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(6/6/2011) Here’s a selection of emails from our mail bag:
[Governor Pastika: Will He or Won't He?] Our coverage of governor Pastika’s ponderings on whether or not he’ll run for re-election and public wonderings if, at age 60, he is too old to lead Bali earned a number of letters, including:
· Christopher Mill from Australia said:
"I have been traveling and doing business in Bali for 30 plus years. With Governor Made Pastika in charge the Island of the Gods has never been in better hands and the people of Bali have never been so confident of their future. Stay on! A beautiful part of the world needs you!"
· Writing from the United Kingdom, Susan Barclay-Edwards shared:
"I wish big time he will stay! In the U.K. we are ‘blessed’ (Not!) with leaders who are TOO young. Pastika has been a good governor, and I would hope that he would go on to be an even better one. People of 30 - 40 have an even better way of forgetting things."
An article on the wider meaning in the declining number of dog bites in Bali [All Bark, Less Bite] brought a response from the Bali Animal Welfare Association (BAWA):
· Rebecca Gill of BAWA wrote:
"While it is a positive thing dog bite cases appear to be decreasing - we want to point out that having a high or low number of recorded dog bite cases does not necessarily mean rabies is increasing or declining."
"Most bite cases reported to authorities are not related to rabid dogs - often people have inadvertently provoked a dog (for example by stepping on its tail, approaching a mother dog nursing puppies, etc). Or sometimes they have been bitten by a dog that has been made aggressive because it has been chained or caged."
"So, if reported dog bite cases were to increase - it shows a growth in the number of people reporting bites, not a growth in the number of rabies cases. This means that education and socialization campaigns have been successful in raising public awareness about rabies."
"Now people understand the danger of dog bites - they should, and will - continue to report them and ask for vaccines. So we should not expect reported dog bite cases (and the requests for vaccines) to decline too quickly - because after all, there is still rabies in Bali, and people must remain vigilant."
[A Lawmaker's Study Tour] the story of how two Central java Lawmakers caught with narcotics in a Bali hotel are facing the possibility of 15 years in prison, caused one reader to write in:
·Geoff in Australia wrote:
"It is a sad story when local lawmakers are allegedly involved with drugs, however, given the sentences handed out by Balinese judges to foreigners, the whole world will be watching if the justice system treats locals on the same basis."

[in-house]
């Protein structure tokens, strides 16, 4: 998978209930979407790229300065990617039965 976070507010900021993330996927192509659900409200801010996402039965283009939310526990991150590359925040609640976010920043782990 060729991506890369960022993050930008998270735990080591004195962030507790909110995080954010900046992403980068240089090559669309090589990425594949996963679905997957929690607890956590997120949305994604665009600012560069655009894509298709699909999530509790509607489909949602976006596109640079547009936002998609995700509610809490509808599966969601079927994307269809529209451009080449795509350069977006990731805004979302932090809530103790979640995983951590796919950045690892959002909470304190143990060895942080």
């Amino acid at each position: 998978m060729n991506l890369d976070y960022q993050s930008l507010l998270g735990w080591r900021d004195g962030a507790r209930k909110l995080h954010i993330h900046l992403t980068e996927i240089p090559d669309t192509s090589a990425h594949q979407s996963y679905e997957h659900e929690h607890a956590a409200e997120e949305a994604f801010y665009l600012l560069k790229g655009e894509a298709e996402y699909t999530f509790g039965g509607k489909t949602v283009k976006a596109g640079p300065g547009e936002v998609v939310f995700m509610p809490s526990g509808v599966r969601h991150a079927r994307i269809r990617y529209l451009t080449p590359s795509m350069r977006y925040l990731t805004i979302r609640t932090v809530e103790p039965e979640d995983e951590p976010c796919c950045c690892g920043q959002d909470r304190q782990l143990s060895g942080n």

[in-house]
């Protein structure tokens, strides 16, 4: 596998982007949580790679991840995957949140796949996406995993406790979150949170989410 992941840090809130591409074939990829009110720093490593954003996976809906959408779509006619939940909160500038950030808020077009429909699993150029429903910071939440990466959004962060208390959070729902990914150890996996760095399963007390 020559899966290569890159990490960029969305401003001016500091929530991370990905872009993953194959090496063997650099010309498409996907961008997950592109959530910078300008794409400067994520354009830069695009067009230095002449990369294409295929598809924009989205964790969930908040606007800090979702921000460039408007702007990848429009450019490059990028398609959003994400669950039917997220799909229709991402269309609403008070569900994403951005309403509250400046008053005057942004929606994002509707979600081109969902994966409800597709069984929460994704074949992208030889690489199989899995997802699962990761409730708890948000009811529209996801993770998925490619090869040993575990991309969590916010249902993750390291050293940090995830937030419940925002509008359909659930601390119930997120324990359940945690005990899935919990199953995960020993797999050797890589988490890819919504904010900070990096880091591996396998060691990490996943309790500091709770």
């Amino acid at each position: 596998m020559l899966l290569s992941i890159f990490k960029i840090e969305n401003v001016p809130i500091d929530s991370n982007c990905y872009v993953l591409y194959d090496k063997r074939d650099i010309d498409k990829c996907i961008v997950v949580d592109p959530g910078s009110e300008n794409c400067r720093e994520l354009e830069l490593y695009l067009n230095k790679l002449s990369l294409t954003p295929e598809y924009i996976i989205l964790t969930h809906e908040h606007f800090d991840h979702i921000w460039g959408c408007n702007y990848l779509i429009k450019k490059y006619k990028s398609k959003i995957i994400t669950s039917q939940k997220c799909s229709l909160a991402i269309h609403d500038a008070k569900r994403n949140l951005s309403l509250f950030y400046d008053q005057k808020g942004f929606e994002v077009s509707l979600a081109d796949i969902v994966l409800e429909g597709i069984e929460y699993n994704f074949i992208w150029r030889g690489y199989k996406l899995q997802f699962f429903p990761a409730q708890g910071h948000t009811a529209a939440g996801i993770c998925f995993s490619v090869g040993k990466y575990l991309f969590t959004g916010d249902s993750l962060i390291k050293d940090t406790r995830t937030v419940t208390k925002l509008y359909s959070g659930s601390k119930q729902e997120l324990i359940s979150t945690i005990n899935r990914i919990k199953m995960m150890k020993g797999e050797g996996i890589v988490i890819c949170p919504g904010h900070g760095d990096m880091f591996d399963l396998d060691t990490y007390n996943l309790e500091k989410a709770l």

The continuing and drawn-out saga of the governments attempts to close the Best Western Kuta was a popular topic of correspondence from Bali Update’s readers:
"Make an example of them while protecting the jobs of the staff and deterring other developers from flaunting the law. It is a tough call for a compromise solution. How about a massive fine-and a yearly penalty payable for operating a commercial property in a residential zone? That should deter greedy developers if they see that their profits would be stripped away in fines."
· Susan Darcy had this to say:
"Time to stop fooling around. Tear it down as soon as possible and charge the owners for the demolition costs!"
·Geraldine Svisdahi from Australia wrote:
"Why don't the authorities simply cut off the water and electricity? That would force the hotel's recalcitrant owners to obey the law."
[Bali's Biggest Losers] - coverage of the damage being caused to Bali’s overloaded trucks and how this adds to traffic congest prompted a reader to write in.
· Davo wrote:
"The worst example of dangerous overloading of trucks are the limestone trucks traveling up and down the Bukit PeninsulaUngasan at Jimbaran, Ungasan and Pecatu in the Badung Regency. Not only are they destroying the roads, but at every bump they go over they have rocks and boulders falling out the back, When will something be done about them before they kill even more people?"
Balidiscovery.com's hard-hitting [Editorial: Road Rage] earned a number of responses, including:
· Mike Edwards from Australia:
"As a visitor from another country, I don't want to break the rules while I am in Bali. The recent crackdown on Traffic Officer bribes is a great move by Bima Aria Viyasa. I feel more confident riding a motor bike in Bali. I have the correct licensing, wearing a helmet and now knowing I won't be targeted by Traffic Officers seeking bribes. It's a relief."
"The illegal transport operators look the same as any transport in Bali. I certainly wouldn't want to be disembarked randomly because I could not tell if the vehicle or driver are legal. If I am able to identify a legal operator, then I would choice the legal operator, for my own protection and safety. Are legal Transport Operators card carries? Something like that?"
"Many limits have been reached in Bali in recent times. Best Western Hotels are paying the price for breaking the rules, traffic officers are on notice about bribery, enforced protection for temple zones and now rogue transport operators are also on notice."
"We love Bali and thank all Balinese people for allowing us to come and visit you."
Note from Bali Update: Vehicle licensed to carry tourist passengers in Bali have "tourism permits" or "izin pariwisata". Look for a small additional square silver colored tag wired to the main police plate on any vehicle. This tag mean the vehicle is inspected and legal for the carriage of tourists.